New biorenewables technology moves closer to marketplace
(Phys.org)—A licensing agreement for a novel renewable chemical and biofuel production method between Hyrax Energy and the Wisconsin Alumni Research Foundation promises to accelerate commercial development of the technology and lead to high-quality U.S. jobs.
Developed in the laboratory of Ron Raines, a University of Wisconsin–Madison biochemistry professor and a Hyrax founder, the technology provides a new way to transform cellulosic biomass into renewable fuels and high-value chemicals. The chemical process, developed with support from the Great Lakes Bioenergy Research Center on the UW–Madison campus, uses ionic liquids to break down cellulosic or non-food plant biomass without using enzymes or costly pretreatment steps.
The company's process creates fermentable sugars, which can be converted into a variety of important chemicals, including fuels and plastics.
"Gaining this licensing agreement for the patent-pending technology allows the company to move forward with its business plan for implementing the technology on a commercial scale," Raines said. "The combination of the license for this technology and Hyrax's own intellectual property outlines a clear path toward delivering high-value products to a diverse customer base."
Jennifer Gottwald, a licensing manager for WARF who specializes in clean technologies, said the agreement highlights the ways in which university research drives commercial innovation and creates benefits for society.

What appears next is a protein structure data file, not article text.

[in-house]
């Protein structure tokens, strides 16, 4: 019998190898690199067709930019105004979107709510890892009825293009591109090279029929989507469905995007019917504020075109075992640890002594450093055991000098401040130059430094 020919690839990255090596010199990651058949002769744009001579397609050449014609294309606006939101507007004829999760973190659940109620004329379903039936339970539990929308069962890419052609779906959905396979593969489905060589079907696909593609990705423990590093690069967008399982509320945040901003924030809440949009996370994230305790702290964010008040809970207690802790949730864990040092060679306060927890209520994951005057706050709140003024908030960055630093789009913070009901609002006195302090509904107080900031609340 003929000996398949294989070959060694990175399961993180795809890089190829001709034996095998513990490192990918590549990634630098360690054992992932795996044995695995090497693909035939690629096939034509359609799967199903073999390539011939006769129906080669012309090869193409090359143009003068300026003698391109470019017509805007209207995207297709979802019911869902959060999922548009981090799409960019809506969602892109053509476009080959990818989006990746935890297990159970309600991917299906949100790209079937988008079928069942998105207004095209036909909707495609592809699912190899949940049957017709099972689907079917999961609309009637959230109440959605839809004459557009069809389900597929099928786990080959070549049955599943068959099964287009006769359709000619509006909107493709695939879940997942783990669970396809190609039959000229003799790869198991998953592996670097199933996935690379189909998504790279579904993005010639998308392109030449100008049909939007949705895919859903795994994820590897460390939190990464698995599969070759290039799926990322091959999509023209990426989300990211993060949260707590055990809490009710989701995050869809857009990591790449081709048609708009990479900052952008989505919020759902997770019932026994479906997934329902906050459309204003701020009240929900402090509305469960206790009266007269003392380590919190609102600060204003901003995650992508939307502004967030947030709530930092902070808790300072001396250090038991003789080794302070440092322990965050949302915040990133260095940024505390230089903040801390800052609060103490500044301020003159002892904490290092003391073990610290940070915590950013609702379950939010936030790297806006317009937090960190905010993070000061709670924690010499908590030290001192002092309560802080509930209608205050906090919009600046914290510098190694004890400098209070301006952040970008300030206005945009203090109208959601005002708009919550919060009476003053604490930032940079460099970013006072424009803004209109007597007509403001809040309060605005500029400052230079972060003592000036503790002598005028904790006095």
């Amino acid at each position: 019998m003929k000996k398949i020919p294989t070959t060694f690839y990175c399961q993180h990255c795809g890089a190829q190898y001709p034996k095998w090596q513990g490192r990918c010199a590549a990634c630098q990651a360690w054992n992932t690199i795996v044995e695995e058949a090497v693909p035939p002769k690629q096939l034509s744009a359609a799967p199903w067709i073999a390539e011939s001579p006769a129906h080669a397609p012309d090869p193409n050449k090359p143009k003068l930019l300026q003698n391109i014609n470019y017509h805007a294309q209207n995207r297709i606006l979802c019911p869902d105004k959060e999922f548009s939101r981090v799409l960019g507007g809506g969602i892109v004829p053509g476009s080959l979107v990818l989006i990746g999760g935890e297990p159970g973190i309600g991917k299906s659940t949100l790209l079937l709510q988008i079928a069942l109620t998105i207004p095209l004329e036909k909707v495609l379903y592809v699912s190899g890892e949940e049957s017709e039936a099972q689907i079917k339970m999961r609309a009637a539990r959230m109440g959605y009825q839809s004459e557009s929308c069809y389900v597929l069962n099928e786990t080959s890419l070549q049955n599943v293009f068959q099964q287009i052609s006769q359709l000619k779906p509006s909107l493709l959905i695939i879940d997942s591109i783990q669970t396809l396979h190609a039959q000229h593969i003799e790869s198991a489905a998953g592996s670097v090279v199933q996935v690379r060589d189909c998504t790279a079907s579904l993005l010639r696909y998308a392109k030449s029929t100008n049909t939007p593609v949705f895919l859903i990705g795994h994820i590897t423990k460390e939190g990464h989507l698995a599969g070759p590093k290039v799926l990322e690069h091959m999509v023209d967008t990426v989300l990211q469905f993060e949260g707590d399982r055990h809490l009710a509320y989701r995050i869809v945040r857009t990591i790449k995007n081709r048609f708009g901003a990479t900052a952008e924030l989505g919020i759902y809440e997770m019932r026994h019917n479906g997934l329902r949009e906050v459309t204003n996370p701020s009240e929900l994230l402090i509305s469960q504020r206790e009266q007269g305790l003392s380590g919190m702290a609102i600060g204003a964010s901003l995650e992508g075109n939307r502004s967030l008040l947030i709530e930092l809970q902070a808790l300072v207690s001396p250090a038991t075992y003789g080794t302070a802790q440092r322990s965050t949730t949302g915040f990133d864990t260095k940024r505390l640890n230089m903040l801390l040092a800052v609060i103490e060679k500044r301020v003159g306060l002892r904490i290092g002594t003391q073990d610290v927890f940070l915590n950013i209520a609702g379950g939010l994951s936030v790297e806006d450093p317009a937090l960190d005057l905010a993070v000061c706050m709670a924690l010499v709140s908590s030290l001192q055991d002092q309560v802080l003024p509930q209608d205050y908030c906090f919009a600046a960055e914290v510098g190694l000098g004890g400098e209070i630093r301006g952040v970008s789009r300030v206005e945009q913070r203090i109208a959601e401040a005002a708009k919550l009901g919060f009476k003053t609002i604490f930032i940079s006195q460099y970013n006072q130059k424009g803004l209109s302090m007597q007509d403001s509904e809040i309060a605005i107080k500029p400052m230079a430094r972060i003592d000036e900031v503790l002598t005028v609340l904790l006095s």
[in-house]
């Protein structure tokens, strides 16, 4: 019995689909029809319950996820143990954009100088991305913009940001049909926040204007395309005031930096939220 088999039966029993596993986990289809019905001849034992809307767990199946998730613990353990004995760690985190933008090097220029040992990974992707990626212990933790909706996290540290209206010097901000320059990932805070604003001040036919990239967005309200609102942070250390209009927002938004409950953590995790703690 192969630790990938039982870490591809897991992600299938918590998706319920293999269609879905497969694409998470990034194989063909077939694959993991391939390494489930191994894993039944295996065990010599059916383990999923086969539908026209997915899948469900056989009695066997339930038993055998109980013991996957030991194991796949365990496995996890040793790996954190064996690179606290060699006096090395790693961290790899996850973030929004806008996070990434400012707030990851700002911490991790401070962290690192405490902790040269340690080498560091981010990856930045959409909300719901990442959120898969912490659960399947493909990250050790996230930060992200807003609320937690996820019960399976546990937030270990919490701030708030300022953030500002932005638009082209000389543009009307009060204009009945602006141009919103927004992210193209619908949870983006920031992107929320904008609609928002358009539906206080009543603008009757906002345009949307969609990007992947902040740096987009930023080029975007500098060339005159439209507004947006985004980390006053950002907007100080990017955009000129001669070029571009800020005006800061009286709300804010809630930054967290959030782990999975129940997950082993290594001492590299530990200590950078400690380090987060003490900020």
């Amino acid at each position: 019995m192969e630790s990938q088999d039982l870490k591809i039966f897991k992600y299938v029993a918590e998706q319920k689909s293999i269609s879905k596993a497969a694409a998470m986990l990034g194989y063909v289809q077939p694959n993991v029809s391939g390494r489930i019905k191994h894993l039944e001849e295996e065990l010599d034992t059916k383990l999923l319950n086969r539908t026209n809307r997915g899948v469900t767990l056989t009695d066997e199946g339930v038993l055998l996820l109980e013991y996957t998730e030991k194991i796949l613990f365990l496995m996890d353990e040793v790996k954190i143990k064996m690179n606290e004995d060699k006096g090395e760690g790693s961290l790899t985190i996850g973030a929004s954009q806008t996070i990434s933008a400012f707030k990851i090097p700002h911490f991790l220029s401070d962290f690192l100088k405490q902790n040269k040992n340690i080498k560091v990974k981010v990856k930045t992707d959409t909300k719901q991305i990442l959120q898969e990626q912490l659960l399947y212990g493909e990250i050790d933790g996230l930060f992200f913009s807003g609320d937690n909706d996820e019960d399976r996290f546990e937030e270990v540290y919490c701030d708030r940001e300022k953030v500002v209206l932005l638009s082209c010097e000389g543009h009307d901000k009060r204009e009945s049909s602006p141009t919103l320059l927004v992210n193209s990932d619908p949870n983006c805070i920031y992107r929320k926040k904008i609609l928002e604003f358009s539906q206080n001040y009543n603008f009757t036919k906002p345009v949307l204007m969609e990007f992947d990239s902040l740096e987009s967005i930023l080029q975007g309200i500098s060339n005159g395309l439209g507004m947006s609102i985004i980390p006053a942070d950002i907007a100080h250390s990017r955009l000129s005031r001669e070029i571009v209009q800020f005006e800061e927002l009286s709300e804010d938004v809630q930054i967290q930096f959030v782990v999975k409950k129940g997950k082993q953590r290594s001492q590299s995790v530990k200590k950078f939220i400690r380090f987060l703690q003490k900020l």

"Using waste materials such as corn stover and forestry byproducts, society may now have a way to produce high-value fuels and chemicals that improve the efficiency of the agricultural industry while reducing our nation's reliance on imported fossil fuels," she said.
The process developed in the lab avoids the need for costly pretreatment efforts typically used to overcome key problems with biomass including its water-insolubility and resistance to molecular deconstruction. The technology avoids these problems by employing ionic liquids to dissolve raw biomass from the beginning.
"Doing the entire conversion process in ionic liquids eliminates enzymes, pretreatment steps and harsh energy inputs and leads to a dramatic reduction in process complexity and capital intensity," Raines said.
Coupled with its scientific significance, the licensing of the new technology marks a major step toward commercializing this approach to biofuel production on an industrial scale.
"Hyrax has done considerable market research into the cost of ionic liquids and developed a process model that has been validated by third parties. The economic advantages of this approach far outweigh the costs," Raines said. "We have been fortunate to have the support of the Great Lakes Bioenergy Research Center and WARF Accelerator Program to fund development of the technology and provide the intellectual property protection necessary to support the process of commercialization."